Millipedes and Centipedes: Learn the Differences
As warmer weather comes around, insects seem to invade our properties more than ever. Though there are many pests out there, two of them, millipedes and centipedes, can be frightening to many. This is especially true when they come into the home. Though many people will use the terms centipede and millipede interchangeably, in actuality, they are two different pests. Learning to tell the difference between millipedes and centipedes can help when it comes to prevention and can also help you explain the problem to the exterminator.
The Similarities Between Millipedes and Centipedes
Believe it or not, even though they both have long bodies and many legs, there are only a few similarities between these two insects. The first is that they both belong in the group Myriapoda. They share this group with over 13,000 other species. Another similarity is that they breathe through spiracles, which are small breathing holes in the skin. Finally, you will find that they both millipedes and centipedes reproduce without copulation.
Differences in Anatomy
While most people lump these insects together, the truth is, there are many more differences than there are similarities. At first glance, it might seem like millipedes and centipedes look alike, but when you look closely, you will find that this isn’t necessarily the case. Centipedes, for instance, have long antennae. Millipedes have very short antennae. Another difference in anatomy is that centipedes have one pair of legs per body segment. Millipedes, on the other hand have two pairs of legs on all segments with the exception of the first three segments. These segments have one pair of legs each. Centipedes are also flat looking where millipedes are cylindrical in shape.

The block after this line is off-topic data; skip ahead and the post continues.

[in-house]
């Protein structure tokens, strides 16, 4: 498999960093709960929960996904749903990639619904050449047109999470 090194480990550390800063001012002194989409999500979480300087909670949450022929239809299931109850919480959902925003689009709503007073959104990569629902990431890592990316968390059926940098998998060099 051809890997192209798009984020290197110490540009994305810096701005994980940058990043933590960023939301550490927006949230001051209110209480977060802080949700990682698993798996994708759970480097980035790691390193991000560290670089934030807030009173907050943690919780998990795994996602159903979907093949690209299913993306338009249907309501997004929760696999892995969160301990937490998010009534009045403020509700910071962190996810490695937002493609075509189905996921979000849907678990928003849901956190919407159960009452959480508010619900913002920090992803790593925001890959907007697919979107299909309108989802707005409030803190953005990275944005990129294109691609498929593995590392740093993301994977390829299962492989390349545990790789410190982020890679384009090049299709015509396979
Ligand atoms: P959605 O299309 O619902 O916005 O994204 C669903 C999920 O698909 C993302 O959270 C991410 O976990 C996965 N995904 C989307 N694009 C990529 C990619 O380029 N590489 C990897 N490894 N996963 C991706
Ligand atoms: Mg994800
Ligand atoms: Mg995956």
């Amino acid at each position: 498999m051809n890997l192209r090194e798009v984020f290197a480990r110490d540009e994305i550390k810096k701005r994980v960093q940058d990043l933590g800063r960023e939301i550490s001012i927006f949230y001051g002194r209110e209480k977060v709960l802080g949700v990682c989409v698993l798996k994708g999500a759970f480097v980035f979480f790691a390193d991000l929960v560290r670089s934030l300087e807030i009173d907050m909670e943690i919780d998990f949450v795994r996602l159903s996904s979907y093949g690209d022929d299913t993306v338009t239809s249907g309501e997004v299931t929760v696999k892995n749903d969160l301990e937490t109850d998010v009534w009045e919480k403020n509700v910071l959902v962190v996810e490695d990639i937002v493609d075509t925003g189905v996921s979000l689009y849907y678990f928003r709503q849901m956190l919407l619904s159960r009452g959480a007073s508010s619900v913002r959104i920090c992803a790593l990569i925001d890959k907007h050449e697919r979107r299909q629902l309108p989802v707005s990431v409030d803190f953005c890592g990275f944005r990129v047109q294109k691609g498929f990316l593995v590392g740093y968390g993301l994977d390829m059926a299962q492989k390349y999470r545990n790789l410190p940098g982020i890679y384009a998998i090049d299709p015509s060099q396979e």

Differences in Behavior
Millipedes and centipedes also show differences when it comes to their behavior. Centipedes are very fast; they bite, and they are considered predators to other insects. Centipedes also might bite humans, but it is usually no dangerous than a mosquito bite. It might itch or become red, but shouldn’t be extremely painful. Millipedes, on the other hand, are scavengers. They move slowly and will not bite. Instead, they will curl into a ball in order to protect themselves.
If you have millipedes or centipedes on your property, contact Clegg’s online or phone us at 888-672-5344. Our team of experts have the tools and knowledge to control the population.
Image Via: http://en.wikipedia.org/wiki/Millipede